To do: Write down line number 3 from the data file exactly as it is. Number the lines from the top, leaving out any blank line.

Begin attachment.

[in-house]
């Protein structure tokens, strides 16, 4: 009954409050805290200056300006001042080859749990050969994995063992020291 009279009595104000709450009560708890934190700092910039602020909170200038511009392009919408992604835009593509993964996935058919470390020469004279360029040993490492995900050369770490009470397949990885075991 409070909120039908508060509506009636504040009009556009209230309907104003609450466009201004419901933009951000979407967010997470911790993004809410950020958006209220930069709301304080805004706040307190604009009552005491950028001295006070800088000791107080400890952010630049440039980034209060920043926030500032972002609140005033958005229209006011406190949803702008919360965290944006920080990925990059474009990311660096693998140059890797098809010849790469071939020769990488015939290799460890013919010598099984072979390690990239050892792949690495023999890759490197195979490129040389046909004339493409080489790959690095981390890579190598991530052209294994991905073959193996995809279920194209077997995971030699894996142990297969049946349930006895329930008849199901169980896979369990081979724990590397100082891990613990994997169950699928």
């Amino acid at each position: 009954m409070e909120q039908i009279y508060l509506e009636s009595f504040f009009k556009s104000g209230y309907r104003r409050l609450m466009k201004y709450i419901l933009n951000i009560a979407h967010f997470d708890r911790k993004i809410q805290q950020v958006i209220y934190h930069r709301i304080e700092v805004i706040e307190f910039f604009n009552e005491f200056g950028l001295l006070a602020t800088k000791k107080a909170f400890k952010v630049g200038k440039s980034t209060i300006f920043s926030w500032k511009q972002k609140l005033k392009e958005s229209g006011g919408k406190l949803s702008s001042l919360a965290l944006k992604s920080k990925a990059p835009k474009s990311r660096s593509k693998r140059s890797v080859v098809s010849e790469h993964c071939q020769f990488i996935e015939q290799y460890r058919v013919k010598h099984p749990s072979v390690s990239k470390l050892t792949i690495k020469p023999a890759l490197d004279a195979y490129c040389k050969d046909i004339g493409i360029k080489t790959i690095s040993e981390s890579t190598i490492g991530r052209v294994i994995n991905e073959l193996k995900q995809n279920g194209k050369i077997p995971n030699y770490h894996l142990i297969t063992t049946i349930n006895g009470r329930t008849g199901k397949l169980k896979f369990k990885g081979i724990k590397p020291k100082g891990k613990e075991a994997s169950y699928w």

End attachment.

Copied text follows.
């Amino acid at each position: 009954m409070e909120q039908i009279y508060l509506e009636s009595f504040f009009k556009s104000g209230y309907r104003r409050l609450m466009k201004y709450i419901l933009n951000i009560a979407h967010f997470d708890r911790k993004i809410q805290q950020v958006i209220y934190h930069r709301i304080e700092v805004i706040e307190f910039f604009n009552e005491f200056g950028l001295l006070a602020t800088k000791k107080a909170f400890k952010v630049g200038k440039s980034t209060i300006f920043s926030w500032k511009q972002k609140l005033k392009e958005s229209g006011g919408k406190l949803s702008s001042l919360a965290l944006k992604s920080k990925a990059p835009k474009s990311r660096s593509k693998r140059s890797v080859v098809s010849e790469h993964c071939q020769f990488i996935e015939q290799y460890r058919v013919k010598h099984p749990s072979v390690s990239k470390l050892t792949i690495k020469p023999a890759l490197d004279a195979y490129c040389k050969d046909i004339g493409i360029k080489t790959i690095s040993e981390s890579t190598i490492g991530r052209v294994i994995n991905e073959l193996k995900q995809n279920g194209k050369i077997p995971n030699y770490h894996l142990i297969t063992t049946i349930n006895g009470r329930t008849g199901k397949l169980k896979f369990k990885g081979i724990k590397p020291k100082g891990k613990e075991a994997s169950y699928w």